Members of the San Luigi Orders: Henry Stuart Wheatly-Crowe

Captain Henry Stuart Wheatly-Crowe (1882-1967) (often rendered Wheatley-Crowe) was a Commandeur of the Order of the Crown of Thorns.

Wheatly-Crowe devoted the greater part of his energies and much of his inheritance to the two causes of Jacobitism and the restoration of the commemoration of the martyrdom of King Charles I to the calendar of the Church of England. His addition of “Stuart” to his forenames reflected his claimed descent from the Lennox Stuarts. He was using the title Baron Montrencie from early adulthood onwards, though the provenance of this title is unclear. Later he would assert his right to the title of Duc de Saint-Quentin in the Peerage of France.

His career was with the Army, and he was gazetted Second Lieutenant in the 1st Cheshire Royal Engineers (Volunteers) in July 1900, becoming Second Lieutenant in the 6th Battalion, The Lancashire Fusiliers, in September 1902. In October 1914 he was gazetted as temporary Captain and thereafter served during the First World War with the Manchester Regiment. In 1919 he resigned his commission on account of ill-health and was permitted to retain the rank of Captain.

A High Church Anglican, he inaugurated his campaign for King Charles the Martyr by founding the Royal Martyr Church Union in 1906. This attracted around 500 members at its peak, including a number of peers of the realm. In 1911, the Memorial of Merit of King Charles the Martyr was established, and a revival of this body continues today. This was conceived as a system of honours within the Anglican Communion, and its Statutes received the approval both of the Archbishop of Canterbury and King Edward VII.

Unfortunately for the Royal Martyr Union, little headway was made with the Anglican hierarchy, and as members died, others did not come forward to replace them. There was also dissent within its ranks, and during the 1930s this seems to have resulted in Wheatly-Crowe being sidelined for a time. By the 1960s, and back in charge, Wheatly-Crowe had no regrets, although the whole endeavour was estimated to have cost him some £25,000. He said, “I’ve done what I said I would do. I’ve tried. And I would do it again.”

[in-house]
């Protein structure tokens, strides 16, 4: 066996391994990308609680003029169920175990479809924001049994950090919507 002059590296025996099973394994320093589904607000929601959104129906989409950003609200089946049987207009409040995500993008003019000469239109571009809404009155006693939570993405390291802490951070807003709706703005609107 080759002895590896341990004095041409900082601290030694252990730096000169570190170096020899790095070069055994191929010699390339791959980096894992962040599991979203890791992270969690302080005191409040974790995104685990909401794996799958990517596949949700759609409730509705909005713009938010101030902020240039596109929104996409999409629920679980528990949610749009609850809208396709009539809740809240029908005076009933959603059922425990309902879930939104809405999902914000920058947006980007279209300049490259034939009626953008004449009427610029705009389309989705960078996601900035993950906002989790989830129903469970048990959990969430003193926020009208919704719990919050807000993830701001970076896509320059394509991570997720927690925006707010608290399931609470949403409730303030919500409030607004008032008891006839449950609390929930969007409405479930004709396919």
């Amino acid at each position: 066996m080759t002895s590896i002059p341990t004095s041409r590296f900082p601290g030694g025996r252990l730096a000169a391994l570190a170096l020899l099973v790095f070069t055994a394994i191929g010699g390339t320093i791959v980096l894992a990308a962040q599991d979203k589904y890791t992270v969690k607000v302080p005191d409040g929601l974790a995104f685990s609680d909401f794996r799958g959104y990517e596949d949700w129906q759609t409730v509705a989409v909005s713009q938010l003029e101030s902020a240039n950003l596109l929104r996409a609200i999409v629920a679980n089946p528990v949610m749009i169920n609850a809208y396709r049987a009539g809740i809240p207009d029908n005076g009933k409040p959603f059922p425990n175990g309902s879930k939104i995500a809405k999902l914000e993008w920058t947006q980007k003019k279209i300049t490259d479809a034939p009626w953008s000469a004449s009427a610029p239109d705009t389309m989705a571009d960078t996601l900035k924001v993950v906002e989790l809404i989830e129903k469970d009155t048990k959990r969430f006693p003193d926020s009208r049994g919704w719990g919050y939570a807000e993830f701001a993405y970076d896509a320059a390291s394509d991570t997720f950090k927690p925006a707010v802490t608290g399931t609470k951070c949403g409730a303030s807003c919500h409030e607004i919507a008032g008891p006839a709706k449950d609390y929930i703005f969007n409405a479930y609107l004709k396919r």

Jacobitism began to gain some ground in the aftermath of the First World War, and in 1926, Wheatly-Crowe founded the Royal Stuart Society, and subsequently in 1932 the Order of the Crown of Stuart, which were to prove key organizations for the British Jacobite movement.

During the 1930s, Wheatly-Crowe was mostly a supporter of the claim of Prince Rupert of Bavaria (Robert I and IV) to the British throne, although at other times, because of the descent of Prince Rupert from an uncle-niece marriage, he gave support to the Infanta Alicia de Borbon or other Jacobite claimants in his stead. The Abdication Crisis of 1936 presented an opportunity for Jacobites to capitalize on public dissatisfaction with the House of Windsor, and Wheatly-Crowe accordingly issued a proclamation that declared himself to be “His Highness the Lord Regent of England, Scotland and Ireland” based on a letter of authority from Prince Rupert of 22 February 1937. As Regent, Wheatly-Crowe’s first act was to issue a strongly worded protest against the coronation of George VI.